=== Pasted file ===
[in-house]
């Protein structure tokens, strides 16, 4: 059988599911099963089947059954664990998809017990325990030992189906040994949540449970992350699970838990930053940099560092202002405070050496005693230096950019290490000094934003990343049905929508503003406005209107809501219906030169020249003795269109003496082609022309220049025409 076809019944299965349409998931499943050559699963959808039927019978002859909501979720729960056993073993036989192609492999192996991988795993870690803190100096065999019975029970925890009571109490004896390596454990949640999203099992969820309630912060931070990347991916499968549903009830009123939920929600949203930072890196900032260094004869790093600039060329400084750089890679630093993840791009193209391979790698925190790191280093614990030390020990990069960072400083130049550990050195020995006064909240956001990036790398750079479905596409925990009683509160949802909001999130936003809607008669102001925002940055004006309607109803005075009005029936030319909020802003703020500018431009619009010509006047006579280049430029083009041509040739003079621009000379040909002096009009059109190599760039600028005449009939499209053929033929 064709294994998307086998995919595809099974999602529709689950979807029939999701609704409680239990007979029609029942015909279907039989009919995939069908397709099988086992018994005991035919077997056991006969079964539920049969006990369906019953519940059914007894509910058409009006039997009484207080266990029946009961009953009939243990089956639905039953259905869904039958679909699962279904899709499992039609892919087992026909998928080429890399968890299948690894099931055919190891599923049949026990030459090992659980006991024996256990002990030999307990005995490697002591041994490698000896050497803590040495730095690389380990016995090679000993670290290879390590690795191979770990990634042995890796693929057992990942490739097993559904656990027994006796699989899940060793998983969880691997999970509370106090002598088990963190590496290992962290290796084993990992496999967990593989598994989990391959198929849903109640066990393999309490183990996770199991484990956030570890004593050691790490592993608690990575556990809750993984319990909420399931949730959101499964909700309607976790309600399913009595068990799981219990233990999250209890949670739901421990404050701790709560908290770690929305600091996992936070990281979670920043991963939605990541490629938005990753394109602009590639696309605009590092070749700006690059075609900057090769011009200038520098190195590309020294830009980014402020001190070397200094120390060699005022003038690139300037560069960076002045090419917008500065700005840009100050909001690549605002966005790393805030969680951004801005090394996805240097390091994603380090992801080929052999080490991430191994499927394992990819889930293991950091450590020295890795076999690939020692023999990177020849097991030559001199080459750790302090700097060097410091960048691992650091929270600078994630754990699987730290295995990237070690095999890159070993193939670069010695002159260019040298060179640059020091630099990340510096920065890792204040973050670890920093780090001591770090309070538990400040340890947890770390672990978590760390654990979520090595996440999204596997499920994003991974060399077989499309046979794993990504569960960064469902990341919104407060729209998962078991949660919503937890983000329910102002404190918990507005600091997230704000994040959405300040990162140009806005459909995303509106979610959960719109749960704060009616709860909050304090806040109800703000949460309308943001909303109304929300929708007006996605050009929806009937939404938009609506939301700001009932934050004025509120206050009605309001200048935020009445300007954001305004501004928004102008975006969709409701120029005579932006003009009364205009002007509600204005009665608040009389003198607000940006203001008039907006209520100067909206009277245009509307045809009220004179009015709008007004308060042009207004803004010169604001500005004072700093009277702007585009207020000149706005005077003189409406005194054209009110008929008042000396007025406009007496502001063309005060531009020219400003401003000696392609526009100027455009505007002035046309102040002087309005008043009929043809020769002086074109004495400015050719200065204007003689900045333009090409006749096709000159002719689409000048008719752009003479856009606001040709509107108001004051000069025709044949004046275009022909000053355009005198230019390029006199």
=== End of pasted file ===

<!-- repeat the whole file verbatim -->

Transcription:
[in-house]
């Protein structure tokens, strides 16, 4: 059988599911099963089947059954664990998809017990325990030992189906040994949540449970992350699970838990930053940099560092202002405070050496005693230096950019290490000094934003990343049905929508503003406005209107809501219906030169020249003795269109003496082609022309220049025409 076809019944299965349409998931499943050559699963959808039927019978002859909501979720729960056993073993036989192609492999192996991988795993870690803190100096065999019975029970925890009571109490004896390596454990949640999203099992969820309630912060931070990347991916499968549903009830009123939920929600949203930072890196900032260094004869790093600039060329400084750089890679630093993840791009193209391979790698925190790191280093614990030390020990990069960072400083130049550990050195020995006064909240956001990036790398750079479905596409925990009683509160949802909001999130936003809607008669102001925002940055004006309607109803005075009005029936030319909020802003703020500018431009619009010509006047006579280049430029083009041509040739003079621009000379040909002096009009059109190599760039600028005449009939499209053929033929 064709294994998307086998995919595809099974999602529709689950979807029939999701609704409680239990007979029609029942015909279907039989009919995939069908397709099988086992018994005991035919077997056991006969079964539920049969006990369906019953519940059914007894509910058409009006039997009484207080266990029946009961009953009939243990089956639905039953259905869904039958679909699962279904899709499992039609892919087992026909998928080429890399968890299948690894099931055919190891599923049949026990030459090992659980006991024996256990002990030999307990005995490697002591041994490698000896050497803590040495730095690389380990016995090679000993670290290879390590690795191979770990990634042995890796693929057992990942490739097993559904656990027994006796699989899940060793998983969880691997999970509370106090002598088990963190590496290992962290290796084993990992496999967990593989598994989990391959198929849903109640066990393999309490183990996770199991484990956030570890004593050691790490592993608690990575556990809750993984319990909420399931949730959101499964909700309607976790309600399913009595068990799981219990233990999250209890949670739901421990404050701790709560908290770690929305600091996992936070990281979670920043991963939605990541490629938005990753394109602009590639696309605009590092070749700006690059075609900057090769011009200038520098190195590309020294830009980014402020001190070397200094120390060699005022003038690139300037560069960076002045090419917008500065700005840009100050909001690549605002966005790393805030969680951004801005090394996805240097390091994603380090992801080929052999080490991430191994499927394992990819889930293991950091450590020295890795076999690939020692023999990177020849097991030559001199080459750790302090700097060097410091960048691992650091929270600078994630754990699987730290295995990237070690095999890159070993193939670069010695002159260019040298060179640059020091630099990340510096920065890792204040973050670890920093780090001591770090309070538990400040340890947890770390672990978590760390654990979520090595996440999204596997499920994003991974060399077989499309046979794993990504569960960064469902990341919104407060729209998962078991949660919503937890983000329910102002404190918990507005600091997230704000994040959405300040990162140009806005459909995303509106979610959960719109749960704060009616709860909050304090806040109800703000949460309308943001909303109304929300929708007006996605050009929806009937939404938009609506939301700001009932934050004025509120206050009605309001200048935020009445300007954001305004501004928004102008975006969709409701120029005579932006003009009364205009002007509600204005009665608040009389003198607000940006203001008039907006209520100067909206009277245009509307045809009220004179009015709008007004308060042009207004803004010169604001500005004072700093009277702007585009207020000149706005005077003189409406005194054209009110008929008042000396007025406009007496502001063309005060531009020219400003401003000696392609526009100027455009505007002035046309102040002087309005008043009929043809020769002086074109004495400015050719200065204007003689900045333009090409006749096709000159002719689409000048008719752009003479856009606001040709509107108001004051000069025709044949004046275009022909000053355009005198230019390029006199």